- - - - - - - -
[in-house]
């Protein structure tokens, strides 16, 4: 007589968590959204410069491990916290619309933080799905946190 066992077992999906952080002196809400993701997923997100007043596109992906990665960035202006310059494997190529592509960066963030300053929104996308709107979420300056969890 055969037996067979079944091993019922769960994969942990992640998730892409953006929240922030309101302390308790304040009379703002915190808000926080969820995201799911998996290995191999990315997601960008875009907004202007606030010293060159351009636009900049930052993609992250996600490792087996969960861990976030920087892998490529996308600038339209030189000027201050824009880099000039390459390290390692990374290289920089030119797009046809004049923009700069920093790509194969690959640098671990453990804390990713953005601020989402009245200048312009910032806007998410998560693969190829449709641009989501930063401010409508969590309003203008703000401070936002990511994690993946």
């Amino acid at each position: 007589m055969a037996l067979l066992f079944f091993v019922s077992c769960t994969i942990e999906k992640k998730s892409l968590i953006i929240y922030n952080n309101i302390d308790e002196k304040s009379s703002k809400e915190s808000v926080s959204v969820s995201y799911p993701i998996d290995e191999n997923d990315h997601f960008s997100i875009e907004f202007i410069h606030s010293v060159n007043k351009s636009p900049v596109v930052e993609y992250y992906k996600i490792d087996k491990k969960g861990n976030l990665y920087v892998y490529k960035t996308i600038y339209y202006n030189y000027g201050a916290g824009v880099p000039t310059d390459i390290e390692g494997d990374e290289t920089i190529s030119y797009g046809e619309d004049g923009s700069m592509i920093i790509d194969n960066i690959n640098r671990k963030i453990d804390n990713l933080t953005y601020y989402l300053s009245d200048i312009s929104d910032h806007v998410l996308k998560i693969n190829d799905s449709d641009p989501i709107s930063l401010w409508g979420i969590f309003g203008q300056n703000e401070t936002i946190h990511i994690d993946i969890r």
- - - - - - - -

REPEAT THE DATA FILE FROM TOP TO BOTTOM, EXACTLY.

[in-house]
């Protein structure tokens, strides 16, 4: 007589968590959204410069491990916290619309933080799905946190 066992077992999906952080002196809400993701997923997100007043596109992906990665960035202006310059494997190529592509960066963030300053929104996308709107979420300056969890 055969037996067979079944091993019922769960994969942990992640998730892409953006929240922030309101302390308790304040009379703002915190808000926080969820995201799911998996290995191999990315997601960008875009907004202007606030010293060159351009636009900049930052993609992250996600490792087996969960861990976030920087892998490529996308600038339209030189000027201050824009880099000039390459390290390692990374290289920089030119797009046809004049923009700069920093790509194969690959640098671990453990804390990713953005601020989402009245200048312009910032806007998410998560693969190829449709641009989501930063401010409508969590309003203008703000401070936002990511994690993946």
């Amino acid at each position: 007589m055969a037996l067979l066992f079944f091993v019922s077992c769960t994969i942990e999906k992640k998730s892409l968590i953006i929240y922030n952080n309101i302390d308790e002196k304040s009379s703002k809400e915190s808000v926080s959204v969820s995201y799911p993701i998996d290995e191999n997923d990315h997601f960008s997100i875009e907004f202007i410069h606030s010293v060159n007043k351009s636009p900049v596109v930052e993609y992250y992906k996600i490792d087996k491990k969960g861990n976030l990665y920087v892998y490529k960035t996308i600038y339209y202006n030189y000027g201050a916290g824009v880099p000039t310059d390459i390290e390692g494997d990374e290289t920089i190529s030119y797009g046809e619309d004049g923009s700069m592509i920093i790509d194969n960066i690959n640098r671990k963030i453990d804390n990713l933080t953005y601020y989402l300053s009245d200048i312009s929104d910032h806007v998410l996308k998560i693969n190829d799905s449709d641009p989501i709107s930063l401010w409508g979420i969590f309003g203008q300056n703000e401070t936002i946190h990511i994690d993946i969890r």